Simon, Herzog of Erzgebirgskreis was concerned. When joining the so called “Pork war” he had believed that the Herzogtum would be inviolate for some time; the hostile forces were all some distance away, save for those of Russia, and Russian armies were notorious for late starts and short campaigning seasons. So it had come as a terrible shock to his (admittedly robust and usually oblivious) system when the army of Prince Philip Philipovich Akraxin was reported to be crossing the frontier, and to be headed down the road to the bridges of Dorftöpel-am-Dümm.
Loss of these bridges would grievously damage the internal communications of the Herzogtum (to say nothing of putting a terrible crimp in the local duck hunting) so it was imperative that action be taken soonest. Bestirring himself from his usual pastime when under stress of retiring to his counting house and looking at the pretty monies, he had ordered his forces to be gathered in the plains before Dorftöpel-am-Dümm and put in a position of defense. Simultaneously, he had proffered an offer to Prince Philip Philipovich Akraxin that the issue not be settled on the field of Mars, but that of Diana, suggesting that their immediate differences be settled by a series of races among the peasants and serfs, with the winner taking home a splendid cup, which he would provide. For reasons unclear to him, no answer had been forthcoming. It looked as if there was going to be a fight.
Came the dawn, and the Herzog’s forces had been drawn up in a defensive half circle formation, with the center based around an outlying hamlet, and his left lying on a low hill.
Herzog Simon was relying on his superior and well drilled infantry and solid artillery to from the keystone of the defense in the face of the mass of Russian cavalry facing his forces.
Prince Philip Philipovich Akraxin confronted the defensive array with the calm aplomb for which he was well known. A lifetime spent at the Russian imperial court was an excellent school for learning how to conceal one’s feelings and to do the best one had with circumstances. Especially as failure to do so could end up with one being posted to the endless charming vistas of the steppes, or even worse, the mild climate of Archangel.
With great superiority in cavalry, and a large artillery force, the Prince decided that pushing forward his cavalry to the Herzog’s refused left flank, supported by the artillery, would serve admirably. He would keep the Herzog’s attention focused on his hussars and Cossacks in front of the enemy position, leaving his doubtful, and rather
tired infantry (all the marching had been hard on the foot) at the rear. The battle would be won by the arme blanche preceded by a fierce artillery bombardment.
The cavalry set off on its move at about noon; some unanticipated confusion had delayed the Russian forces, but the Prince still felt that there was enough daylight left for the matter to be brought to a successful conclusion.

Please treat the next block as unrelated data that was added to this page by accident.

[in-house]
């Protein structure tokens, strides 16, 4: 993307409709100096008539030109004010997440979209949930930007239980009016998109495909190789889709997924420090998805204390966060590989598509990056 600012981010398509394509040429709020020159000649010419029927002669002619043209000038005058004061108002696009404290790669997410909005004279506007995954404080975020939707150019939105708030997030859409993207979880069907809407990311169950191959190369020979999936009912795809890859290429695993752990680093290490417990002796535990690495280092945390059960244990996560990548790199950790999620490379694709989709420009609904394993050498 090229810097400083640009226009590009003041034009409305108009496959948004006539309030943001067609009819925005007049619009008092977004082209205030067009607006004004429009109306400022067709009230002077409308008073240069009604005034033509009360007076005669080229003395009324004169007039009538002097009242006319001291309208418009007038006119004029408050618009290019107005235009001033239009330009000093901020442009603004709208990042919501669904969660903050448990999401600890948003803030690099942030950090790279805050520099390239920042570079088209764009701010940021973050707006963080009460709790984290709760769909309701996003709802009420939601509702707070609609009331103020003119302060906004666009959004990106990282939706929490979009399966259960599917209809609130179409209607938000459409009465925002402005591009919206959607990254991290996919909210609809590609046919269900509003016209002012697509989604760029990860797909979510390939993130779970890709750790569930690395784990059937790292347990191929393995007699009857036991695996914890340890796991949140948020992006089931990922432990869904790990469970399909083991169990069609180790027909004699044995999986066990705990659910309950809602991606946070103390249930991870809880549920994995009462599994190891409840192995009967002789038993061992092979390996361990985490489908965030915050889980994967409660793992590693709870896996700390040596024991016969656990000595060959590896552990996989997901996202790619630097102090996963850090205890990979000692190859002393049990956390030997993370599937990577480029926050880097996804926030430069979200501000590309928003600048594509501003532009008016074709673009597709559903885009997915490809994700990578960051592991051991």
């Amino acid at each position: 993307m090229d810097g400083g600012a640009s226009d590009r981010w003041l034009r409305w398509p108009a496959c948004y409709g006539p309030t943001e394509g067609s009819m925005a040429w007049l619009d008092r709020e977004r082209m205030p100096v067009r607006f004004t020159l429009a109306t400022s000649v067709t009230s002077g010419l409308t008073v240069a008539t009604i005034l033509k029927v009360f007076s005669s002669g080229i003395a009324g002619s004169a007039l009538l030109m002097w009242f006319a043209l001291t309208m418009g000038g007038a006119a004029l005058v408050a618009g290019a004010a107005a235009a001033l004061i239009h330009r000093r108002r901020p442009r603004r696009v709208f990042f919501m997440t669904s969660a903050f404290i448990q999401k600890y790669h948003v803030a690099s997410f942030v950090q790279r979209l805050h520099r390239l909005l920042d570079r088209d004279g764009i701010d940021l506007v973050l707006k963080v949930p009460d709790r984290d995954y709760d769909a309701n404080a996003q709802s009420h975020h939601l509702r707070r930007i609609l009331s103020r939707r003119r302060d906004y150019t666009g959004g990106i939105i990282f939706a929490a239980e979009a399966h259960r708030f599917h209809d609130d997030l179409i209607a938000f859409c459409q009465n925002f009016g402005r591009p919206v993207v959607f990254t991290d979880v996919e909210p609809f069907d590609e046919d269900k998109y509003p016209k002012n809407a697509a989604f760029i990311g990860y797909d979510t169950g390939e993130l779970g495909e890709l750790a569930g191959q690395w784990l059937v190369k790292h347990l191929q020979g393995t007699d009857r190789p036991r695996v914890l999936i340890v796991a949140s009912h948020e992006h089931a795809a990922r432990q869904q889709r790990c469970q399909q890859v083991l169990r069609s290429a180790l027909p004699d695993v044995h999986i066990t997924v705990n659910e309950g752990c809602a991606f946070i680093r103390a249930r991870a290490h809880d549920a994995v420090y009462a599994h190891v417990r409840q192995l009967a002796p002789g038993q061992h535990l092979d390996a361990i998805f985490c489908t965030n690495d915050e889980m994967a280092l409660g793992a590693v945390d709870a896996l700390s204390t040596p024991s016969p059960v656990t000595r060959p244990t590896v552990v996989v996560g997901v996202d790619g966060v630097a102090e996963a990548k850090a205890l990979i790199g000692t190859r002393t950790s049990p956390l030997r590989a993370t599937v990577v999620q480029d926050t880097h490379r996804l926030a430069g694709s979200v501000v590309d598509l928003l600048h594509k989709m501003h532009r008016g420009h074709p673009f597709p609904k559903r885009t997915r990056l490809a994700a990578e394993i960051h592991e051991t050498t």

The Herzog’s forces sat in their lines, their only action being the opening of a bombardment on the Russian irregular horse. which was to continue for the day.
The Russian movement continued, with the guns being dragged laboriously forward, and the cavalry completing their sweep and standing in line, headed by the two guard regiments, ready for their assault.
The gun’s movement ate time, however, and the irregular cavalry was suffering under the enemies rapid and accurate bombardment. Constant messages of anxiety from the hussar brigade commander, and their continued movement to attempt to escape the steady pounding of the Erzgebirgskreis artillery distracted the Prince from the main event, where his cavalry sat in lines, awaiting the orders that would send them forward.
Herzog Simon, however, availed himself of the time to have a comfortable lunch of grouse and jarred hare, insterspersed only with the odd exhortation for his gunners to “Shoot faster, dammit, what!” and noting with pleasure the sky turning overcast. That would end the day that much earlier as the light went, if it continued.
The Prince awoke from his distraction with the irregulars to realise that the sands were running out of the hourglass fast.
He had to act with the horse now, forgoing his wished for artillery bombardment.
Trumpets blared along the line, the Russian cavalry went forward, the gloriously attired guards leading the way.
An Erzgebirgskreis regiment on the hill was overrun. they cavalry fell back as the the Herzog desperately rallied his 3 remaining regiments facing the threat. The cavalry surged forward again, but this time the line held.
Falling back in some disorder, the Russian guard horse was greeted with a devastating volley from the Ezgebirgkreis infantry.
Cavalrymen fell like ninepins. The remnants of the guard moved toward the rear of the field, leaving the contest for another day.
Faced with a continued solid front from the Ezgebirgkreis infantry, and seeing that the overcast had masked the light of the descending sun, the prince decided that falling back was the best option, letting his army lick its wounds before another day of combat was upon them. More training, better staff work, that was what was needed.
The Herzog watched the departing slavs with well concealed relief. For all that, his forces were victorious; his artillery had done well, his infantry had more than held its own, and if his horse had yet to prove its mettle, well, there would be another day for that.
In the meanwhile, the crossings of the Dümm were safe in his hands, and he could consider his next move.